Long the way and twisting, an old gnarled trunk of a winter tree,
dogs sniffing the leaves where root and branch may meet, if you
wind your curving body around mine and let me, to sip your root.
I traveled down so many years the only light was too far to gauge
distance, and so remarkably quiet were the stars I coyote’d thee
and your belly full of children only your bursting dugs may feed.
I ensorcell where I lie, I was never plain, my body loved my body
and yours, yes, yours no matter how the moon might remonstrate
in its code of light and clouds more like the city in which I may die.
Out here great syllables of nowhere the biped goes even on all fours
counting like the Grecian who said one and one is not two but one
only before water runs, wind blows dry the earth the fire ignites.
The discovery of zero in lower Manhattan womb-wimbles its sail
crumpling still slow motion in your home movie of auto-destruction
starring the fate of all who breathe here and take their breath away.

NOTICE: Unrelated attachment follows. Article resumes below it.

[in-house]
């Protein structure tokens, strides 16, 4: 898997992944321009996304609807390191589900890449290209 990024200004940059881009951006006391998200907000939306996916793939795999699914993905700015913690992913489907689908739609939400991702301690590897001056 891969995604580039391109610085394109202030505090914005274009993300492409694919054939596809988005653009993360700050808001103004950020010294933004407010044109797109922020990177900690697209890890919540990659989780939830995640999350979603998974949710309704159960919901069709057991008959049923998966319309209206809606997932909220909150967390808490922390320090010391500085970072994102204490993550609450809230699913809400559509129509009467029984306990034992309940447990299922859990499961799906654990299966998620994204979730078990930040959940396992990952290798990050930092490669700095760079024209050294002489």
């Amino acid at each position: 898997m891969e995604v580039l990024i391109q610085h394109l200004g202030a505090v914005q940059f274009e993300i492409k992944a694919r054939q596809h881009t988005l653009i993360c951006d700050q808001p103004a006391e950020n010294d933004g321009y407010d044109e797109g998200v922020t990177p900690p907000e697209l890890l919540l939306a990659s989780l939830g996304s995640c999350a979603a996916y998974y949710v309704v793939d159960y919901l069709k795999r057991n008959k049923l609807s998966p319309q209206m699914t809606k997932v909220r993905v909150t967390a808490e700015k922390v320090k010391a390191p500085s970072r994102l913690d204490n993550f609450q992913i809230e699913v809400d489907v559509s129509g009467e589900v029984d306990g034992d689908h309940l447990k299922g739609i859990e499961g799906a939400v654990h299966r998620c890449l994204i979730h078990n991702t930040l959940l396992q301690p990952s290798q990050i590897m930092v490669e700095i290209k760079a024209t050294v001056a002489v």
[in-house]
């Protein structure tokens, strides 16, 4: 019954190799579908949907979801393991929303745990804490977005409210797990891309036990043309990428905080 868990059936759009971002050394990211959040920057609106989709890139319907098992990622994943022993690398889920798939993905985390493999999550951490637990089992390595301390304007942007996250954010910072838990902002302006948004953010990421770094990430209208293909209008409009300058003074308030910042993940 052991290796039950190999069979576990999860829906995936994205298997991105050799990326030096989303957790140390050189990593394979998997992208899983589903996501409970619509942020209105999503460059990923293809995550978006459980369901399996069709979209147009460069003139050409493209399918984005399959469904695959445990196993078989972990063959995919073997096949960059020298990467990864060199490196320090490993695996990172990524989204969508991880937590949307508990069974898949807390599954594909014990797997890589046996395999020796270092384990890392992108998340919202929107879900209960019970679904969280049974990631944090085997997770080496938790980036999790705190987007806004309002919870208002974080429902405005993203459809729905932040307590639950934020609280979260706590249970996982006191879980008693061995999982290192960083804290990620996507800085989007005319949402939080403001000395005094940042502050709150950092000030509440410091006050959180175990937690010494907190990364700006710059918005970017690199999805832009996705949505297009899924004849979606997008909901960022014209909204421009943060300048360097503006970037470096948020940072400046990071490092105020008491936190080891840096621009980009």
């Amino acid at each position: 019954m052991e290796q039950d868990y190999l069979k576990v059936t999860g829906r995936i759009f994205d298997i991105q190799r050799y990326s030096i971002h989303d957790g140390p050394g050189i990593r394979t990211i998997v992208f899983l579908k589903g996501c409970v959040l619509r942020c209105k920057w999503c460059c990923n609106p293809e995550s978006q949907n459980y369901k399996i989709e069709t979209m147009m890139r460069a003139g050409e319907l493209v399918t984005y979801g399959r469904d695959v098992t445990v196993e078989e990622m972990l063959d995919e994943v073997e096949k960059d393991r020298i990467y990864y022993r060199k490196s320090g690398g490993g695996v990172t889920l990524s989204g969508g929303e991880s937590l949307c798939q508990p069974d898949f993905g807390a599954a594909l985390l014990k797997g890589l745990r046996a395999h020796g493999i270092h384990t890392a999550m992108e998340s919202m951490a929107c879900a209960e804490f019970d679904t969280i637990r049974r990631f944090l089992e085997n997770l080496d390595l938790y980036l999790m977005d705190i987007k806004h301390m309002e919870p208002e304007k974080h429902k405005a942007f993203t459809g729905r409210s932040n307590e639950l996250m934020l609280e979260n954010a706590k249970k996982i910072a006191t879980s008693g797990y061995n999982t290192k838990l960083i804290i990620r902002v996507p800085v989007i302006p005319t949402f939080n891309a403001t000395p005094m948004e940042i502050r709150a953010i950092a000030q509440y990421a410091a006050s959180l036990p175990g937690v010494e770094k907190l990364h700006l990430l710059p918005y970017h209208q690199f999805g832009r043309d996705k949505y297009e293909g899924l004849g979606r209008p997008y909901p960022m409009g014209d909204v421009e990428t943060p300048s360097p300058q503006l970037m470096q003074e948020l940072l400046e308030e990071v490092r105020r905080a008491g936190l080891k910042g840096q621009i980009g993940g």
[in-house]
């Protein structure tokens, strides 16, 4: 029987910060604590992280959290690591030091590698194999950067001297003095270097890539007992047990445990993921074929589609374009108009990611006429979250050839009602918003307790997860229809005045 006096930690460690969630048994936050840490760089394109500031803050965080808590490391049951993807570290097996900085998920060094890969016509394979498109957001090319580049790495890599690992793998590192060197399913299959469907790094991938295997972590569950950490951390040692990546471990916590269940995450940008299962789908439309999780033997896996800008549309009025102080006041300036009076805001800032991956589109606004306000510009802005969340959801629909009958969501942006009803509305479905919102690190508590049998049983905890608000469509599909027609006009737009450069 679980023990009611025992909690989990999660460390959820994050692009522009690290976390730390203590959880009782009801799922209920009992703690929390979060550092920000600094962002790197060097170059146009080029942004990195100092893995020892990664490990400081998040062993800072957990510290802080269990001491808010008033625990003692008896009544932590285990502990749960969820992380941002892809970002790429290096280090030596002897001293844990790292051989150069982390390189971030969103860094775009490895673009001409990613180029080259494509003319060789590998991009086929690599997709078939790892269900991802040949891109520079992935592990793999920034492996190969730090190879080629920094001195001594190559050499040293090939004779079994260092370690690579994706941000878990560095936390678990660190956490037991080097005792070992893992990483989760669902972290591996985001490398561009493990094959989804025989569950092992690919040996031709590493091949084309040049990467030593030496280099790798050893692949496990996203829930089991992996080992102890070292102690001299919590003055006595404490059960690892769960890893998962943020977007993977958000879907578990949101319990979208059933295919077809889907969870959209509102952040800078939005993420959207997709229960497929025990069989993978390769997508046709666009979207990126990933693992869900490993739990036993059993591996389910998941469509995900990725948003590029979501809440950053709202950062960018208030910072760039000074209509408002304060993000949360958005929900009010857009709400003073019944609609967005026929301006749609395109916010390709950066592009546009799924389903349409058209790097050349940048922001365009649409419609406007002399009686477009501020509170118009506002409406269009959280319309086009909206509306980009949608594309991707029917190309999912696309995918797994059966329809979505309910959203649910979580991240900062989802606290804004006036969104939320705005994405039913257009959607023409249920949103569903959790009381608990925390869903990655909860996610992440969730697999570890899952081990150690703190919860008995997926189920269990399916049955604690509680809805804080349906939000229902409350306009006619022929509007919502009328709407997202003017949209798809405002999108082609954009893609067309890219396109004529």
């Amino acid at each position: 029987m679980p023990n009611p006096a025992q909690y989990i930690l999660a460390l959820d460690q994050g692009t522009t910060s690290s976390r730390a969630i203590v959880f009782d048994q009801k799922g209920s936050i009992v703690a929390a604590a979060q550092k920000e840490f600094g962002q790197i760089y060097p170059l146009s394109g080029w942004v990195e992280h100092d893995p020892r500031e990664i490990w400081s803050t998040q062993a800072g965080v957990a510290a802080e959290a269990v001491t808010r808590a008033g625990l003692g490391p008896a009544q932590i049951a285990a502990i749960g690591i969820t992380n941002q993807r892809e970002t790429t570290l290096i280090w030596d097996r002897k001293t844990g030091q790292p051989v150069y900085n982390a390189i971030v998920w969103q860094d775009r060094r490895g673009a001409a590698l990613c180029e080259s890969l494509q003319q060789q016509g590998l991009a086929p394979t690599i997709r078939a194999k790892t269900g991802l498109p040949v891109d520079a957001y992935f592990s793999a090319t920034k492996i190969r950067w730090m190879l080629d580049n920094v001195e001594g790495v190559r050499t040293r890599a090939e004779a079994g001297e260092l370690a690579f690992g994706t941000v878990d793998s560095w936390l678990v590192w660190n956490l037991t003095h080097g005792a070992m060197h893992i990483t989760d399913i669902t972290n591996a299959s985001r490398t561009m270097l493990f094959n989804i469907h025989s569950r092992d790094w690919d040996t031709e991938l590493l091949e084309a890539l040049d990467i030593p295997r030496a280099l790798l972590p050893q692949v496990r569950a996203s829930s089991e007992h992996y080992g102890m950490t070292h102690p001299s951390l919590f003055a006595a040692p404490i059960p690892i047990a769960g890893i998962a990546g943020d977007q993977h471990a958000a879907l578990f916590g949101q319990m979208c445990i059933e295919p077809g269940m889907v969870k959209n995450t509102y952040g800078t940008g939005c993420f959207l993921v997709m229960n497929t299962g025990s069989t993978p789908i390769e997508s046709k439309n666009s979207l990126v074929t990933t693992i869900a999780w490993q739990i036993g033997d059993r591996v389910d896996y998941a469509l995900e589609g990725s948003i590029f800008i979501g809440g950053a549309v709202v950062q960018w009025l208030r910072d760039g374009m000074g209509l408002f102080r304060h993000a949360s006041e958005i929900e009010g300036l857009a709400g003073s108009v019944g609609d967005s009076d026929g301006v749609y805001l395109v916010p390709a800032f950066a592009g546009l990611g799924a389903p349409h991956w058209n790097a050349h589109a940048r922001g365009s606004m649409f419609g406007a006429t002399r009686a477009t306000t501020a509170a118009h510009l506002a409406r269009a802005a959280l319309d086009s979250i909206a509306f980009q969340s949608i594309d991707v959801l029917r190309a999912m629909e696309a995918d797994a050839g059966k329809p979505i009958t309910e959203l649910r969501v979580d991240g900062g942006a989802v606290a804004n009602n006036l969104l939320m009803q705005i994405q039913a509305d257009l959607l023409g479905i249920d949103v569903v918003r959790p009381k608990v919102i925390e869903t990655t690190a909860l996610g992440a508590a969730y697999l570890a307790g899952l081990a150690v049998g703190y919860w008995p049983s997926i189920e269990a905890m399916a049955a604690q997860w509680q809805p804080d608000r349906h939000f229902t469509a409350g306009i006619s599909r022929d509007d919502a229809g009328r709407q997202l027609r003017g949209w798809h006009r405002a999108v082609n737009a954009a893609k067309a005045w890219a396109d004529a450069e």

Triple my tudors, my jacobeans, my medievals, my triply tough hide
without water, a bedouin camp pitched where my thirst thrives, love
inside, but why in threes, why the devil taking you and me after we
filled our aching loins with the long-sought salt of our mutual ocean,
sullied the heat full of iron tongues, parted only to come back to love
what was never ours and always the devil’s, or so say conquistadores
in their suits of mail sagging the horses’ backs and bowing their legs
for the long ride to Kansas from New Spain, led by the Turk, priest
of nothing, who only knows where the cities of gold you seek exist
as mirage, so kill the man and flay his skin for jackals in this desert,
they will come quickly and carry the skin back to their lair for nest
and let us be, where are women whose skin is worth more than gold
when we shuck our iron bodies and find the little branches of a tree
that leaf when she lets them, though she is not here, I know, and love
is far from Kansas, Coronado, so return to camp by the Rio Grande.
(18 October 2010)